- L0 – This is the bare-metal physical server that has the Type1 hypervisor installed
- L1 – This is the VM running the Azure Stack HCI operating system that has the Hyper-V role installed as well as Storage Spaces Direct (S2D).
- L2 – These are the nested VMs that are running on top of the nested hypervisor
Microsoft also makes mention for those without the physical hardware on hand can make use of Microsoft Azure to run the nested VMs required to test out the preview of Azure Stack HCI.
As you see above, there is a single domain controller as well as a management Windows 10 workstation. If you are like me, you already have a domain environment running in the lab and plenty of management workstations. I am going to forgo creating the DC and the management workstation. Just keep in mind if you don’t have these, you will need to create them as part of the Azure Stack HCI environment.
The virtual machines required include:
- Windows 10 management workstation
- Domain Controller
- At least (2) Azure Stack HCI machines
Installing Azure Stack HCI in VMware vSphere
The first thing you will need to do is grab the Azure Stack HCI preview ISO file. You can do that by going to the link here:
- Azure Stack HCI | Microsoft Azure
- Click the link to Evaluate the Preview
Once you have the Azure Stack Preview ISO file, you will need to create your virtual machine in VMware vSphere. You will notice below when creating the virtual machine, since we will be running nested virtualization, you will need to enable the Expose hardware assisted virtualization to the guest OS.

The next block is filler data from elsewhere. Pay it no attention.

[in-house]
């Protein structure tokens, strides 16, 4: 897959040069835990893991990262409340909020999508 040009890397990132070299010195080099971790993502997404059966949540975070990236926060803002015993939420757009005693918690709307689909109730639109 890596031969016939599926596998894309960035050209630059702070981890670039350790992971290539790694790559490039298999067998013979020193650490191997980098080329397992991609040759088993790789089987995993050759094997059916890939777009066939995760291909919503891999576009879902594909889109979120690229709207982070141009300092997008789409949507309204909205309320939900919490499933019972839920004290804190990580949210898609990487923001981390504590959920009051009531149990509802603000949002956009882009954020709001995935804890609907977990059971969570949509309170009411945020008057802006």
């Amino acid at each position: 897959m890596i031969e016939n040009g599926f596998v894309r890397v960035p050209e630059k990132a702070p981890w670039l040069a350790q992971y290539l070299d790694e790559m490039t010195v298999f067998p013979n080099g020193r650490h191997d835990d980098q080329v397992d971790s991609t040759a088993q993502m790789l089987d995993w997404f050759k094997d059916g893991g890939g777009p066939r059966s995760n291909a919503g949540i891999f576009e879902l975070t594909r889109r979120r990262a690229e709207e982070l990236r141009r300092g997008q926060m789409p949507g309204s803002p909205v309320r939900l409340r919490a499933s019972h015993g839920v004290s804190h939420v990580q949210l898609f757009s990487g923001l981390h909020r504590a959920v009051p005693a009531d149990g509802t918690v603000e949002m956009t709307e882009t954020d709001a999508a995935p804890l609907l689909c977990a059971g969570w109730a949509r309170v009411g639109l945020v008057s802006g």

Also, according to Microsoft documentation for the Azure Stack HCI VMs, you need to add:
- 4 hard drives
- 4 Network adapters
The Azure Stack HCI is
a Windows Server 2019-based customized installation that is actually branded, “Azure Stack HCI” during installation a new special-purpose HCI operating system that is heavily integrated with Microsoft Azure. It has the look and feel of Windows Server 2019 Core edition.
For my environment, I provisioned two virtual machines for Azure Stack HCI which is the minimum. After getting the initial load of the VMs finished, I renamed both and joined the domain. After getting the virtual machines up and running and the basic configuration set, I installed the Hyper-V Role on both using the following PowerShell cmdlet snippet.
Enable-WindowsOptionalFeature -Online -FeatureName Microsoft-Hyper-V-Management-PowerShell -All -NoRestart -Verbose
Now, we come to the part where we create the Azure Stack HCI cluster using Windows Admin Center. This is where your management workstation comes into play. Here as you can see, I am choosing the Server clusters > Create new.
On the cluster type, you choose Azure Stack HCI to get started configuring the Azure Stack HCI cluster.
The process of Installing Azure Stack HCI in VMware vSphere is straight forward. The workflow is simple. Download the Azure Stack HCI ISO, install your VMs, and use the Windows Admin Center installation to create your Azure Stack HCI cluster and the remaining configuration. Stay tuned for the next part where I step you through using Windows Admin Center to create an Azure Stack HCI cluster.